Purpose: To assess the effects of a sleep hygiene strategy on parameters of sleep quality and quantity in youth elite rugby union players. Method: Eleven male players (age: 19.0 [1.4] y) undertook a sleep hygiene strategy composed of 2 theoretical sessions and 3 practical sessions over a 4-week period. Sleeping time, time in bed, total sleep time, sleep latency (SL), sleep efficiency (SE), wake after sleep onset, and wake bouts were recorded with an actigraphic device during the 4-week sleep hygiene strategy (baseline) and during 4 weeks after the last intervention (postintervention). Results: At baseline, the overall group reported poor sleep quantity (total sleep time = 6:27 [0:30] min), but sleep quality was considered acceptable (SL = 0:18 [0:08] min and SE = 77.8% [5.8%]). Postintervention, the overall group showed a small improvement in SL (d = −0.23 [−0.42 to −0.04], P = .003) and SE (d = 0.30 [0.03 to 0.57], P = .0004). For individual responses, sleeping time, time in bed, and total sleep time were positively influenced in only 4, 3, and 5 players, respectively. For parameters of sleep quality, SL and SE were positively influenced in a majority of players (n = 7 and 8, respectively). The magnitude of difference between baseline and postintervention was strongly associated with baseline values in SE (r = −.86; P = .0005) and wake after sleep onset (r = −.87; P = .0007). Conclusion: A sleep hygiene strategy is efficient to improve sleep quality but not sleep quantity in young rugby union players. The strategy was more efficient in players with lower initial sleep quality and should be implemented prior to a high cumulative fatigue period.
Adrien Vachon, Fabien Sauvet, Florane Pasquier, Jean-Baptiste Paquet, and Laurent Bosquet
Florane Pasquier, Robin Pla, Laurent Bosquet, Fabien Sauvet, Mathieu Nedelec, and
Purpose: Short sleep duration and poor sleep quality are common in swimmers. Sleep-hygiene strategies demonstrated beneficial effects on several sleep parameters. The present study assessed the impact of a multisession sleep-hygiene training course on sleep in elite swimmers. Methods: Twenty-eight elite swimmers (17  y) participated. The sleep-hygiene strategy consisted of 3 interventions. Sleep was measured by actigraphy for 7 days before the beginning of the intervention (baseline), after the first collective intervention (postintervention), after the second collective intervention (postintervention 2), and, finally, after the individual intervention (postintervention 3). The Epworth Sleepiness Scale (ESS) was completed concurrently. Swimmers were classified into 2 groups: nonsomnolent (baseline ESS score ≤ 10, n = 13) and somnolent (baseline ESS score ≥ 11, n = 15). Results: All swimmers had a total sleep time of <8 hours per night. Sixty percent of swimmers were moderately morning type. Later bedtime, less time in bed, and total sleep time were observed in the somnolent group compared with the nonsomnolent group at baseline. An interaction between training course and group factors was observed for bedtime, with a significant advance in bedtime between baseline, postintervention 2, and postintervention 3 for the somnolent group. Conclusions: The present study confirms the importance of implementing sleep-hygiene strategies, particularly in athletes with an ESS score ≥11. A conjunction of individual and collective measures (eg, earlier bedtime, napping, and delaying morning training session) could favor the total sleep time achieved.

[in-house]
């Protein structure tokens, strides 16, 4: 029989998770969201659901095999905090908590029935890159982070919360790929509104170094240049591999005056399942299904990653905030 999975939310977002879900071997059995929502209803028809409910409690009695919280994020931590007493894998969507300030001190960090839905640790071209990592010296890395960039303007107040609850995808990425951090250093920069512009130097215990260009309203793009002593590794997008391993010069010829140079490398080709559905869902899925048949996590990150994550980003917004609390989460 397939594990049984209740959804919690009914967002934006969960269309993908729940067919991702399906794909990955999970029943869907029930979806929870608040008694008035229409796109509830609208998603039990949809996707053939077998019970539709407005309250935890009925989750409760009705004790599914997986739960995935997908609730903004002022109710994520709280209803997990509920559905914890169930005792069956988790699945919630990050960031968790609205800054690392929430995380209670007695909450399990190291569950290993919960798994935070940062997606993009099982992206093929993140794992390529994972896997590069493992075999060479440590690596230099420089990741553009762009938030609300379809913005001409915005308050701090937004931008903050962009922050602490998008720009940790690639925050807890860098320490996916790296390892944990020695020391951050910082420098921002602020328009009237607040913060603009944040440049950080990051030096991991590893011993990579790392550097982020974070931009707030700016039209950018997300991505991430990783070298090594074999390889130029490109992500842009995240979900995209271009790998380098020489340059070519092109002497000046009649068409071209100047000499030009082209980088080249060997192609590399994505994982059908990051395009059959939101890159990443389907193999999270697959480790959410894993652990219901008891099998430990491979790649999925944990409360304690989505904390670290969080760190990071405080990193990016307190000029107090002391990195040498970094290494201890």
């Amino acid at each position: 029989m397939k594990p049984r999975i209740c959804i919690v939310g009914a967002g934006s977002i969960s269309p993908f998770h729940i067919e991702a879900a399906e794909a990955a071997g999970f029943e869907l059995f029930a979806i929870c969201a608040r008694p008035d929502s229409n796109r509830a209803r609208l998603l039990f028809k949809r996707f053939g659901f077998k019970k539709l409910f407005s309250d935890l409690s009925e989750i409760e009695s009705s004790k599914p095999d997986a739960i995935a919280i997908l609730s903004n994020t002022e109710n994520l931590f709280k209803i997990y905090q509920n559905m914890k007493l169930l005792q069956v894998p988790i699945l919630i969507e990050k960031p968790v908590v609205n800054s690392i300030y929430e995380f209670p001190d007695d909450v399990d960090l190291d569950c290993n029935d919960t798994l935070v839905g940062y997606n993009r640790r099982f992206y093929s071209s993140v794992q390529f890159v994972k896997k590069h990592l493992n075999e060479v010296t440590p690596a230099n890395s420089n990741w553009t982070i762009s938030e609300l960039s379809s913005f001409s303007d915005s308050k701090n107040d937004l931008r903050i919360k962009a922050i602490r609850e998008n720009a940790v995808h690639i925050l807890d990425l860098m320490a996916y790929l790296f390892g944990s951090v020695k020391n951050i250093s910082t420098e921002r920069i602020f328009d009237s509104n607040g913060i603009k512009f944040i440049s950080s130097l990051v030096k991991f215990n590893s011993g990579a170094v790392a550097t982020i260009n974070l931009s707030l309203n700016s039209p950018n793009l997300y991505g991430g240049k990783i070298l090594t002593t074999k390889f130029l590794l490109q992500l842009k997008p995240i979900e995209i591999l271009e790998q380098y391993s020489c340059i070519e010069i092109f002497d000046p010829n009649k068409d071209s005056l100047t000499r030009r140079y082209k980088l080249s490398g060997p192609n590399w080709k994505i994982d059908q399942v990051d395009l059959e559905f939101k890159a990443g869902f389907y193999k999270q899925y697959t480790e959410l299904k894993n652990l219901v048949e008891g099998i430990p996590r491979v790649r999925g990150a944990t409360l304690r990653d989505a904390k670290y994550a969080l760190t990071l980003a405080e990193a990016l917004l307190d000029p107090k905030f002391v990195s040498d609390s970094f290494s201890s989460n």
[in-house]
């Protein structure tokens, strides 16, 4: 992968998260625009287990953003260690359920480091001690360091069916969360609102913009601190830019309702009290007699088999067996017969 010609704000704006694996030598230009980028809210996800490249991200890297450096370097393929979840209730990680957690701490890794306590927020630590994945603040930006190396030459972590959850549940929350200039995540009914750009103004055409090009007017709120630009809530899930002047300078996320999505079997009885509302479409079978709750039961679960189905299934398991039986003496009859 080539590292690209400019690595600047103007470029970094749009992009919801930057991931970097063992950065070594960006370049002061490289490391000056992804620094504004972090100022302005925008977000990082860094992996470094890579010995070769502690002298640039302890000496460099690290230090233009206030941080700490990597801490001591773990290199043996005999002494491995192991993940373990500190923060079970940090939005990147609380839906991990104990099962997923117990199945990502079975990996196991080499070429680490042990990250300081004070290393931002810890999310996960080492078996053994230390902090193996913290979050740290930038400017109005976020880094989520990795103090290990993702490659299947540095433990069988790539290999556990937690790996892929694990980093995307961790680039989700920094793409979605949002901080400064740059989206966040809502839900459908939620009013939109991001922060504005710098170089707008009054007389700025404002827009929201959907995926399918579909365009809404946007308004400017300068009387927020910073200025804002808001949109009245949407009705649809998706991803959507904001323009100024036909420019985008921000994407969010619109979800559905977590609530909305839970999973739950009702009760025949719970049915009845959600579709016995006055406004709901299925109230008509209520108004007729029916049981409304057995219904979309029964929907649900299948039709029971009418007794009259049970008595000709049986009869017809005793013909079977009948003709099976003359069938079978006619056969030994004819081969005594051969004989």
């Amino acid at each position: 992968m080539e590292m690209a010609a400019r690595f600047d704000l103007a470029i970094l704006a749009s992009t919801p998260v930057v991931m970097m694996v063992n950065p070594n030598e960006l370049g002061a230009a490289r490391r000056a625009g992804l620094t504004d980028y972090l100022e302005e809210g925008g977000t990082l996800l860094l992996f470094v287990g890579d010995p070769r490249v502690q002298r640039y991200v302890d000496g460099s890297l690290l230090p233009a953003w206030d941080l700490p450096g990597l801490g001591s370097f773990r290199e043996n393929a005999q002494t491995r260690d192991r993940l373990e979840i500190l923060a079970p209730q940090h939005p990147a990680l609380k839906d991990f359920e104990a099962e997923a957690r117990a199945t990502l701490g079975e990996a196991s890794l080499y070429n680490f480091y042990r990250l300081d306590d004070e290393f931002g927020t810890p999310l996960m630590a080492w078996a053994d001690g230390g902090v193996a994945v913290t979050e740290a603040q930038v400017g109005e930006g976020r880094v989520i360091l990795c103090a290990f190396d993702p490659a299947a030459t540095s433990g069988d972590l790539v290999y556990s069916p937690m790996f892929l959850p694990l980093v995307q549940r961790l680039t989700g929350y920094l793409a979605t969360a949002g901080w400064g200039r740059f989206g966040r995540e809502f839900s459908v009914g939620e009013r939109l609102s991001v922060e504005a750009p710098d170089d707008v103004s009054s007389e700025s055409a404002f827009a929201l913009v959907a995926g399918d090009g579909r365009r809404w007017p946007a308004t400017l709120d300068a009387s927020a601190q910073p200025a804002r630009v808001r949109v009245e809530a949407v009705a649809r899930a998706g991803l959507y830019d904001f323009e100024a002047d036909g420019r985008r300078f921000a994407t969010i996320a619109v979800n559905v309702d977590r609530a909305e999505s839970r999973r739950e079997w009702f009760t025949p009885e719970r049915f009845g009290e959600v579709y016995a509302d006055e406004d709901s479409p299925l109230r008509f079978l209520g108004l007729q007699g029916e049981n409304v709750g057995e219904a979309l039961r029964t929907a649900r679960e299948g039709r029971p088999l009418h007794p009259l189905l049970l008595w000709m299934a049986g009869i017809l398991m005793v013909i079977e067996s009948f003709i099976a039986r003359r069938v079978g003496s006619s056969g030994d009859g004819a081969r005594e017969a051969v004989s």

Bruno Marrier, Alexandre Durguerian, Julien Robineau, Mounir Chennaoui, Fabien Sauvet, Aurélie Servonnet, Julien Piscione, Bertrand Mathieu, Alexis Peeters, Mathieu Lacome, Jean-Benoit Morin, and Yann Le Meur
Purpose: Preconditioning strategies are considered opportunities to optimize performance on competition day. Although investigations conducted in rugby players on the effects of a morning preconditioning session have been done, additional work is warranted. The aim of this study was to monitor changes in physical and psychophysiological indicators among international Rugby-7s players after a priming exercise. Methods: In a randomized crossover design, 14 under-18 international Rugby-7s players completed, at 8:00 AM, a preconditioning session consisting of a warm-up followed by small-sided games, accelerations, and 2 × 50-m maximal sprints (Experimental), or no preloading session (Control). After a 2-h break, the players performed a set of six 30-m sprints and a Rugby-7s match. Recovery–stress state and salivary stress-marker levels were assessed before the preloading session (Pre), immediately after the preloading session (Post 1), before the testing session (Post 2), and after the testing session (Post 3). Results: Experimental–Control differences in performance across a repeated-sprint test consisting of six 30-m sprints were very likely trivial (+0.2, ±0.7%, 3/97/1%). During the match, the total distance covered and the frequency of decelerations were possibly lower (small) in Experimental compared with Control. Differences observed in the other parameters were unclear or possibly trivial. At Post 2, the perceived recovery–stress state was improved (small difference) in Experimental compared with Control. No difference in salivary cortisol response was observed, while the preconditioning session induced a higher stimulation of salivary testosterone and α-amylase. Conclusions: The players’ ability to repeat sprints and physical activity in match play did not improve, but their psychophysiological state was positively affected after the present preconditioning session.